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Article | Pensions Briefing

Reporting pension scheme climate risks – what, how, when?

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By James Wintle | September 1, 2021

In this article we analyse the what, how and when of the new requirements for UK pension schemes to report on climate risks.

Climate change and the associated risks are gaining increasing prominence in all elements of society, and events correlated to climate change seem to constantly be in the headlines. It is therefore no surprise that this issue is becoming increasingly important for pension schemes, as highlighted in our recent article: Climate change is moving up the pensions agenda.

The UK is set to be the first major economy to require climate risks to be considered and reported on by pension schemes. On 8 June this year, following consultation, the new climate reporting requirements for pension schemes were confirmed, and final regulations are now being issued. In order to comply, trustees and sponsors of large schemes (those with assets over £1bn) need to begin taking action now. On 5 July, once the new requirements had been announced, the Pensions Regulator (TPR) began to seek industry views on how they will regulate this activity and set out further guidance on the actions and disclosures expected from trustees.

What are the new requirements based on?

The new requirements for large UK pension schemes are based on a framework developed by the Task Force on Climate-related Financial Disclosures (TCFD)1. The TCFD was established by the Financial Stability Board with the aim of developing recommendations “for more effective climate-related disclosures” that could promote more informed decisions and aid understanding of the climate-related risks in the financial system. At present many stakeholders do not have a clear view as to which companies “will endure or even flourish” and which are “likely to struggle”.

The corporate disclosure recommendations, which are mirrored for pension scheme disclosures, are based on a framework of:

  • Governance: the organisation’s governance around climate-related risks and opportunities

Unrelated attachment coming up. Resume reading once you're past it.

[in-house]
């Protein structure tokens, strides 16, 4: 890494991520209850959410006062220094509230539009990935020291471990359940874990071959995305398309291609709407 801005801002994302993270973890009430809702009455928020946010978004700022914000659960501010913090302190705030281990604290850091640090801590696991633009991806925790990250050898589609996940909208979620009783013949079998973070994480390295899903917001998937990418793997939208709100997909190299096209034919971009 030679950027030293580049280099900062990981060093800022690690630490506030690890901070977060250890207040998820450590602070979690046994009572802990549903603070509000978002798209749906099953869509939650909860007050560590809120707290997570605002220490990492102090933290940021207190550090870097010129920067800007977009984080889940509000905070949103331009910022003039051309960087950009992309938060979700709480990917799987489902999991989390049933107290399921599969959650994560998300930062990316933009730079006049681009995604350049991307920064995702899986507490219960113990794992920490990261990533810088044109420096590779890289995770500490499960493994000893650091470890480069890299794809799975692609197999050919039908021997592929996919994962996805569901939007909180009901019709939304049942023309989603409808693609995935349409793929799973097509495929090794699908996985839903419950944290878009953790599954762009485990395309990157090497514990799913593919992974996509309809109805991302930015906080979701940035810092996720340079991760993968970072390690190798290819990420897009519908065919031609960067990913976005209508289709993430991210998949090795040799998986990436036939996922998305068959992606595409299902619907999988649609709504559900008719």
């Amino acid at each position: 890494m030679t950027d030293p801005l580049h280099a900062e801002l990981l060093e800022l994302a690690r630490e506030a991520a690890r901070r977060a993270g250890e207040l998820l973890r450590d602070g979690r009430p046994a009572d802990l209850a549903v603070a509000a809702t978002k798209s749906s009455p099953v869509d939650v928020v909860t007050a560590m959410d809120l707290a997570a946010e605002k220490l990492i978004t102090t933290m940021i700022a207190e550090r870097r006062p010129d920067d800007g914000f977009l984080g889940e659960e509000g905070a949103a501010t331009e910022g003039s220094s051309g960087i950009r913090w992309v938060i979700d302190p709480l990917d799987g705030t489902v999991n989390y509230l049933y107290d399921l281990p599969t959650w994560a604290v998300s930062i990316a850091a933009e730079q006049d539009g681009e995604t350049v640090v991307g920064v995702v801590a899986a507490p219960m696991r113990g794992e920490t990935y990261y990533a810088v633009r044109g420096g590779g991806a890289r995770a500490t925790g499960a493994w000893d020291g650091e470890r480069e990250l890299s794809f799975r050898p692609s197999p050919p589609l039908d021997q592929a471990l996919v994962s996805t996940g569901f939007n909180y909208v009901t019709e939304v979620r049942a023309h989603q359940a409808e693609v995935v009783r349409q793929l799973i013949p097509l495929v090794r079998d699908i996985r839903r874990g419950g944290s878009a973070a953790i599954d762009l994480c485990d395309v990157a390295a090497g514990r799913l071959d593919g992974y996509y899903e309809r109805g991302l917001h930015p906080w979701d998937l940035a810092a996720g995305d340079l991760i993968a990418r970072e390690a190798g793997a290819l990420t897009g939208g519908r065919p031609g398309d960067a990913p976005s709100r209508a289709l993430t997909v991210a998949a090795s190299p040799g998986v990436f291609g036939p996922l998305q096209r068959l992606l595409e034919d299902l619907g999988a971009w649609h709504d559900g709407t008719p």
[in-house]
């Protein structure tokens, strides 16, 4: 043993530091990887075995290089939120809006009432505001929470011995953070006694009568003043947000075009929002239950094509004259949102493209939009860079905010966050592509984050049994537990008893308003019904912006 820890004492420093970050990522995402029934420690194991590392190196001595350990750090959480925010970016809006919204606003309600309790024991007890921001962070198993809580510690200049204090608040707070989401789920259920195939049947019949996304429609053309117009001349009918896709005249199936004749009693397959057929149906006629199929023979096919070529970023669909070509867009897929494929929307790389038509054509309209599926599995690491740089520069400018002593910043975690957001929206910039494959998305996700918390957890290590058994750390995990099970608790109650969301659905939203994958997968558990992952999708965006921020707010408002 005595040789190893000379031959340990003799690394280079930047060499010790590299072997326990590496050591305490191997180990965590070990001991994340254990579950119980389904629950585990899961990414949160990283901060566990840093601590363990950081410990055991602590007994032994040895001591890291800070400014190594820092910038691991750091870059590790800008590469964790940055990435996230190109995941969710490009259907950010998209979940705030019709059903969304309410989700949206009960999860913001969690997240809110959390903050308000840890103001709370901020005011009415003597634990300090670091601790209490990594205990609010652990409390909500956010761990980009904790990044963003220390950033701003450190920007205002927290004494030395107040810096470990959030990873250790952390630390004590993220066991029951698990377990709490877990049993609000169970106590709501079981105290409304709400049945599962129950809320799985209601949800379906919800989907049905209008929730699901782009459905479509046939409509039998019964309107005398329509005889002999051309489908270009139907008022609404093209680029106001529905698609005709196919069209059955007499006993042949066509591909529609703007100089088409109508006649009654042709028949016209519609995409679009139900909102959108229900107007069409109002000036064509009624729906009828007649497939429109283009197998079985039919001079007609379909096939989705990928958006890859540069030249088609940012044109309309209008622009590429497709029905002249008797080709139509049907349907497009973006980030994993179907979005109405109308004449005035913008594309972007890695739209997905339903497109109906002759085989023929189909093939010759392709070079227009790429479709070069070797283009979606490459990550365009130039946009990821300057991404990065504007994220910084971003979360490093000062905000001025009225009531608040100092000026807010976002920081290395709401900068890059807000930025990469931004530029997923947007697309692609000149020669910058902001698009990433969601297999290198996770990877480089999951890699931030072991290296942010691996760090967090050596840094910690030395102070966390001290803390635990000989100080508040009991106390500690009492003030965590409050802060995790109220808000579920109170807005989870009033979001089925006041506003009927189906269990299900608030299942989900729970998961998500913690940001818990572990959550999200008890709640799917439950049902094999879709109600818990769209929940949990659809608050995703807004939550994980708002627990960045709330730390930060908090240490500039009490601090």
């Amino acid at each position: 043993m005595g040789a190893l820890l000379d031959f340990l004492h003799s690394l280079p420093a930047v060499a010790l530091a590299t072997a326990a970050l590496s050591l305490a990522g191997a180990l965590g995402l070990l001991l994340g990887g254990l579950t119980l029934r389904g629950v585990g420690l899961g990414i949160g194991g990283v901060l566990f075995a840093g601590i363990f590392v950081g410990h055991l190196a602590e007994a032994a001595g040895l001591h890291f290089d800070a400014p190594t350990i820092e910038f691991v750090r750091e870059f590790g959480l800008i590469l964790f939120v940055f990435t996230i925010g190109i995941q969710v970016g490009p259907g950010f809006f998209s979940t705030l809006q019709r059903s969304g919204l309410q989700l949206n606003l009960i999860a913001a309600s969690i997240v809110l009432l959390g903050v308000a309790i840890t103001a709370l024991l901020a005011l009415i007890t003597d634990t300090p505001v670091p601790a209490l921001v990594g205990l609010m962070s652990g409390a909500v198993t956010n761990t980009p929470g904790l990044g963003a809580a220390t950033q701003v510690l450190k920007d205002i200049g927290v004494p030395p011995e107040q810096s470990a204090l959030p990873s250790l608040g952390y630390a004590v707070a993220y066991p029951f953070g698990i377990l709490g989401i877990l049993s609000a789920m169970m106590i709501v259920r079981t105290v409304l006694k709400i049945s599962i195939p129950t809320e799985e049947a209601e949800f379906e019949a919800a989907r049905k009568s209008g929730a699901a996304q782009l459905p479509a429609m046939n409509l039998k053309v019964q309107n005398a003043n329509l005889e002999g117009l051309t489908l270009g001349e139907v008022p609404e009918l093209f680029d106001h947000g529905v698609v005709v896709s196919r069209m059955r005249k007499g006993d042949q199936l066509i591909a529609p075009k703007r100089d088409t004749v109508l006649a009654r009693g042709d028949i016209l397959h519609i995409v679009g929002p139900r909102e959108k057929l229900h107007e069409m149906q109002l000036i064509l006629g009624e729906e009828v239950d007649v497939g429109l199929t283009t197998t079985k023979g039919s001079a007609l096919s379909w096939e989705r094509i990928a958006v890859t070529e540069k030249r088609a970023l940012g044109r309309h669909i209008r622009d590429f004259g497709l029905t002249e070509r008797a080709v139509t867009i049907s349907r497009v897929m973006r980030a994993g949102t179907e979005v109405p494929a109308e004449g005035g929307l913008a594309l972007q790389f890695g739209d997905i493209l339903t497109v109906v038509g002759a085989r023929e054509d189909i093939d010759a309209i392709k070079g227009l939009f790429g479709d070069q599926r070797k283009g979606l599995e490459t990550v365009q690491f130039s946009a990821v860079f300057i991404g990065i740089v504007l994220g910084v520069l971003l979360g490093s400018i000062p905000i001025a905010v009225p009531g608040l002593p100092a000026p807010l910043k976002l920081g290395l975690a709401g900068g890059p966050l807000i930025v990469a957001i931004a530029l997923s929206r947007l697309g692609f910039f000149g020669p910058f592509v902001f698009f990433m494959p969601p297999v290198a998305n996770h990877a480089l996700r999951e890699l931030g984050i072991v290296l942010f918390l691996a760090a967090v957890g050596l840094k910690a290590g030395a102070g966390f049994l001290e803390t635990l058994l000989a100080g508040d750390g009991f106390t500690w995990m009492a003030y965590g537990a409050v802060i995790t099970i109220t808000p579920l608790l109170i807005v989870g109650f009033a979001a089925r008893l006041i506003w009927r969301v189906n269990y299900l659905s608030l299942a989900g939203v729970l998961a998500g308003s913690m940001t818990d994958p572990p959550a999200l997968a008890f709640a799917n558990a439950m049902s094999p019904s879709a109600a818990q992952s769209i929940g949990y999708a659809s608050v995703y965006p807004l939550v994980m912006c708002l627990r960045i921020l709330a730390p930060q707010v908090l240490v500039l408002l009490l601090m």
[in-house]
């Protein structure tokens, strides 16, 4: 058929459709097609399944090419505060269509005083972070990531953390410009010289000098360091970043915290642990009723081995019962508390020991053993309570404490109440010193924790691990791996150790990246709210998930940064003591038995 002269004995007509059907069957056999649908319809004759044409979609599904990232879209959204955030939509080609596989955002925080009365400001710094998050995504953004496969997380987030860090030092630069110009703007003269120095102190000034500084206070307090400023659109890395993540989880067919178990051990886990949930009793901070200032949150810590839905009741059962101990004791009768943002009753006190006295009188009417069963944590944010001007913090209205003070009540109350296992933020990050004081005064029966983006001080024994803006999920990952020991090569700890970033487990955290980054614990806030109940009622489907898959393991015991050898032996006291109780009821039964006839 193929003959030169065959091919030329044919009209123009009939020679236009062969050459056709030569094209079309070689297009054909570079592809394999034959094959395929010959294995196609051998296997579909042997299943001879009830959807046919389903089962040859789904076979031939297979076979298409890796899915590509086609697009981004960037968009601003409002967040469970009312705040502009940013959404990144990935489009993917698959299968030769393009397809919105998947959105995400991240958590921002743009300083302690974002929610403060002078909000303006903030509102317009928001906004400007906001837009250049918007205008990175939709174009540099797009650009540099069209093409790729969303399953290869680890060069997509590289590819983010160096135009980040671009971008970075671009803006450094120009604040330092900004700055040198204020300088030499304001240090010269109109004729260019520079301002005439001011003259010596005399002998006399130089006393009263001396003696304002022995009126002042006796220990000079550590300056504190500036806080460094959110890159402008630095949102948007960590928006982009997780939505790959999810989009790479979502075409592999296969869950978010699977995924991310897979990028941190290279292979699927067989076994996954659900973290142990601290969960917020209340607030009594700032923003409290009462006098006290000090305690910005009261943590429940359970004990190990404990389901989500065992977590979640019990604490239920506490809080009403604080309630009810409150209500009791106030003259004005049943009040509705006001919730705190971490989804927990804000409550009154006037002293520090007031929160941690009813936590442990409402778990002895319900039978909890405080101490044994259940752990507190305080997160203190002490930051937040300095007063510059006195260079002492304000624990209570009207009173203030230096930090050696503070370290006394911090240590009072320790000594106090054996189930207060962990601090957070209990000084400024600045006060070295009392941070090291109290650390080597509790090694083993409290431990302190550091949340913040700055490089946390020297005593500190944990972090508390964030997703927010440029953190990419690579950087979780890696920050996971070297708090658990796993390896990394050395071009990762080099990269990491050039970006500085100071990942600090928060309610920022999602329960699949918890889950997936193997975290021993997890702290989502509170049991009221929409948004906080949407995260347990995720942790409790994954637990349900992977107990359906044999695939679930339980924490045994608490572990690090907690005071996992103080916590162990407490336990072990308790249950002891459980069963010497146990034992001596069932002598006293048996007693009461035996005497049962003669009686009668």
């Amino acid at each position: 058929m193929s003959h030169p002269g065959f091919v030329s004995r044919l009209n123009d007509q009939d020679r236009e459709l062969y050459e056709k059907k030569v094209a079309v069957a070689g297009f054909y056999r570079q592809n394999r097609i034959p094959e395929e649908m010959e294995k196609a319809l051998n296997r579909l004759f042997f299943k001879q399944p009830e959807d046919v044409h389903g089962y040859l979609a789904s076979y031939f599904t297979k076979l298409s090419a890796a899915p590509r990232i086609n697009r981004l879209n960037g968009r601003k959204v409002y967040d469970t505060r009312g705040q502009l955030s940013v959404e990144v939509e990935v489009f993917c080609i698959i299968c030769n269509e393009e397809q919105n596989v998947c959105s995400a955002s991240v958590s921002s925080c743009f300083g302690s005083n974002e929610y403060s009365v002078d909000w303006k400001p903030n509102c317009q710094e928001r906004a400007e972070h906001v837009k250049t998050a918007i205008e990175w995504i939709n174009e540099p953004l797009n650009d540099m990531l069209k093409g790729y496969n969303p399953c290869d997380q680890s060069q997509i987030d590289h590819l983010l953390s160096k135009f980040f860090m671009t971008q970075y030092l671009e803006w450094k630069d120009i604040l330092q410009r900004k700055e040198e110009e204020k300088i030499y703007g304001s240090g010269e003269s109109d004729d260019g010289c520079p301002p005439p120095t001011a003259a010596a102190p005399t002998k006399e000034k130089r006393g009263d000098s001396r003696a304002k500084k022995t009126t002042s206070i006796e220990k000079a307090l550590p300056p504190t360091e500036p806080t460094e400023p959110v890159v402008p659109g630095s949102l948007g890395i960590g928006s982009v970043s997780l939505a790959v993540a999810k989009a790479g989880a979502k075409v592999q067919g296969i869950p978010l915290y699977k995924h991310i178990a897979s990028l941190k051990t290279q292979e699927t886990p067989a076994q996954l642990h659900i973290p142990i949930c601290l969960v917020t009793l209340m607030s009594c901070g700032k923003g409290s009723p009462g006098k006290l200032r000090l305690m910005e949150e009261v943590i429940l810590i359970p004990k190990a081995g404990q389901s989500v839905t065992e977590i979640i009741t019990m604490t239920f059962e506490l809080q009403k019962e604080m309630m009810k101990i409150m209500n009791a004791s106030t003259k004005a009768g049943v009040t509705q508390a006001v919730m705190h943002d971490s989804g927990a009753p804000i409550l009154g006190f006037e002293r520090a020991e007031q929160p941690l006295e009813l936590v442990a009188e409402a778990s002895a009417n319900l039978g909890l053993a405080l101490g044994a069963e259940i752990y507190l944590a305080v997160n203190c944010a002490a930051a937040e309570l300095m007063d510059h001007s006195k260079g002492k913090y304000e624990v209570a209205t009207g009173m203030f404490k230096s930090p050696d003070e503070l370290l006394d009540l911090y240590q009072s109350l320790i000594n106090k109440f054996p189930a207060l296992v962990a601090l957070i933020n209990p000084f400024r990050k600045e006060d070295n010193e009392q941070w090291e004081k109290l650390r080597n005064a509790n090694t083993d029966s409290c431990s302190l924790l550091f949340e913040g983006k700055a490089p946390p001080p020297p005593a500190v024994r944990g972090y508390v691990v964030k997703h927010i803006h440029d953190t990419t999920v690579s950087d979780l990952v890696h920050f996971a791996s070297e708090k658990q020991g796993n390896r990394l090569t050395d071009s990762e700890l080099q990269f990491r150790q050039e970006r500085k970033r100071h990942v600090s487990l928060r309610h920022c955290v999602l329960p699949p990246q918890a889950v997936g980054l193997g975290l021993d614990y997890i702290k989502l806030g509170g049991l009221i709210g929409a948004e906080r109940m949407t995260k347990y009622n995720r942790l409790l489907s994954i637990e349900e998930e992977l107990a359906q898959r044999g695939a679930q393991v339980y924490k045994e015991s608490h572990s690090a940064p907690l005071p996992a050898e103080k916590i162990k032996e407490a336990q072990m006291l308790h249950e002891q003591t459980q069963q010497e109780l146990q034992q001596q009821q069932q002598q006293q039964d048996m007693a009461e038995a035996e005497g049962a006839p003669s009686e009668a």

• Strategy: the actual and potential impacts of climate-related risks and opportunities on the organisation’s businesses, strategy and financial planning
  • Risk management: the processes used by the organisation to identify, assess and manage climate-related risks
  • Metrics and targets: which metrics and targets are used to assess and manage relevant climate-related risks and opportunities
Image showing the framework of the Task Force on Climate-related Financial Disclosures for UK pension schemes.
Framework developed by the Task Force on Climate-related Financial Disclosures

Although the framework for corporations is currently voluntary, the Chancellor has announced that between 2021 and 2025 the UK will start to require TCFD-aligned disclosures in stages from larger asset owners and companies, while the Financial Conduct Authority has required adoption by ‘premium listed companies’ since the start of this year. Consequently, many sponsors of large pension schemes will already be considering these TCFD requirements for their own financial disclosures.

How do the regulations apply to pension schemes?

Where the regulations apply, trustees of schemes must carry out the activity summarised below and prepare a report outlining how they have met each of these requirements. The report is to be produced to the same timescales as the Trustee Report and Accounts, seven months from the scheme year end, and is to be published on a publicly available website.

The above represents a summary of the full requirements set out in the regulations released following consultation2.

When do I need to do this by?